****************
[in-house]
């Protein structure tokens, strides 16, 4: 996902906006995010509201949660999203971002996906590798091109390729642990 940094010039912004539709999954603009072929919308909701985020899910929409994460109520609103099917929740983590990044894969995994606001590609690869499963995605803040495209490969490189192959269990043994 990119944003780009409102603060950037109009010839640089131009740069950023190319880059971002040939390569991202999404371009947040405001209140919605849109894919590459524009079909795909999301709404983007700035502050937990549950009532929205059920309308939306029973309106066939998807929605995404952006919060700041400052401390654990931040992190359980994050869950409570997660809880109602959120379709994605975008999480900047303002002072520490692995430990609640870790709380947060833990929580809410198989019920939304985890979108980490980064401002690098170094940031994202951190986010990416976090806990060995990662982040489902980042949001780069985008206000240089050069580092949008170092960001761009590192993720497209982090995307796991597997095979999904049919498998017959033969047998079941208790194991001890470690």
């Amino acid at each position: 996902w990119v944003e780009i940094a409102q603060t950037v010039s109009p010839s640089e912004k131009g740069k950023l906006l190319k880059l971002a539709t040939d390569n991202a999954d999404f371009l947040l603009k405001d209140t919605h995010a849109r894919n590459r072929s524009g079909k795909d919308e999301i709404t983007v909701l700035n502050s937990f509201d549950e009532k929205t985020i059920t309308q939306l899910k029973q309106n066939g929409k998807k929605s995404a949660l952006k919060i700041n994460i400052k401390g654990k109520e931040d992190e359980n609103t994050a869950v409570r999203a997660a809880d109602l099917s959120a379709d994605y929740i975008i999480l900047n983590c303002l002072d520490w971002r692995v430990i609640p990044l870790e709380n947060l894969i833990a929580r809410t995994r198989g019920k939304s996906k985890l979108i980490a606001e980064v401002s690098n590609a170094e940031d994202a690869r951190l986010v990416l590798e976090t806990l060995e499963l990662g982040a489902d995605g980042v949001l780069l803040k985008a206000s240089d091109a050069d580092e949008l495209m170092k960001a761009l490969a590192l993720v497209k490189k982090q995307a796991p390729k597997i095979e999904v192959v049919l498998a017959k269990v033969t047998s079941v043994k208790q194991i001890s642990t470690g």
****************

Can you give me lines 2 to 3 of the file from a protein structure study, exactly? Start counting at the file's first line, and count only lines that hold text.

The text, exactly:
């Protein structure tokens, strides 16, 4: 996902906006995010509201949660999203971002996906590798091109390729642990 940094010039912004539709999954603009072929919308909701985020899910929409994460109520609103099917929740983590990044894969995994606001590609690869499963995605803040495209490969490189192959269990043994 990119944003780009409102603060950037109009010839640089131009740069950023190319880059971002040939390569991202999404371009947040405001209140919605849109894919590459524009079909795909999301709404983007700035502050937990549950009532929205059920309308939306029973309106066939998807929605995404952006919060700041400052401390654990931040992190359980994050869950409570997660809880109602959120379709994605975008999480900047303002002072520490692995430990609640870790709380947060833990929580809410198989019920939304985890979108980490980064401002690098170094940031994202951190986010990416976090806990060995990662982040489902980042949001780069985008206000240089050069580092949008170092960001761009590192993720497209982090995307796991597997095979999904049919498998017959033969047998079941208790194991001890470690």
């Amino acid at each position: 996902w990119v944003e780009i940094a409102q603060t950037v010039s109009p010839s640089e912004k131009g740069k950023l906006l190319k880059l971002a539709t040939d390569n991202a999954d999404f371009l947040l603009k405001d209140t919605h995010a849109r894919n590459r072929s524009g079909k795909d919308e999301i709404t983007v909701l700035n502050s937990f509201d549950e009532k929205t985020i059920t309308q939306l899910k029973q309106n066939g929409k998807k929605s995404a949660l952006k919060i700041n994460i400052k401390g654990k109520e931040d992190e359980n609103t994050a869950v409570r999203a997660a809880d109602l099917s959120a379709d994605y929740i975008i999480l900047n983590c303002l002072d520490w971002r692995v430990i609640p990044l870790e709380n947060l894969i833990a929580r809410t995994r198989g019920k939304s996906k985890l979108i980490a606001e980064v401002s690098n590609a170094e940031d994202a690869r951190l986010v990416l590798e976090t806990l060995e499963l990662g982040a489902d995605g980042v949001l780069l803040k985008a206000s240089d091109a050069d580092e949008l495209m170092k960001a761009l490969a590192l993720v497209k490189k982090q995307a796991p390729k597997i095979e999904v192959v049919l498998a017959k269990v033969t047998s079941v043994k208790q194991i001890s642990t470690g």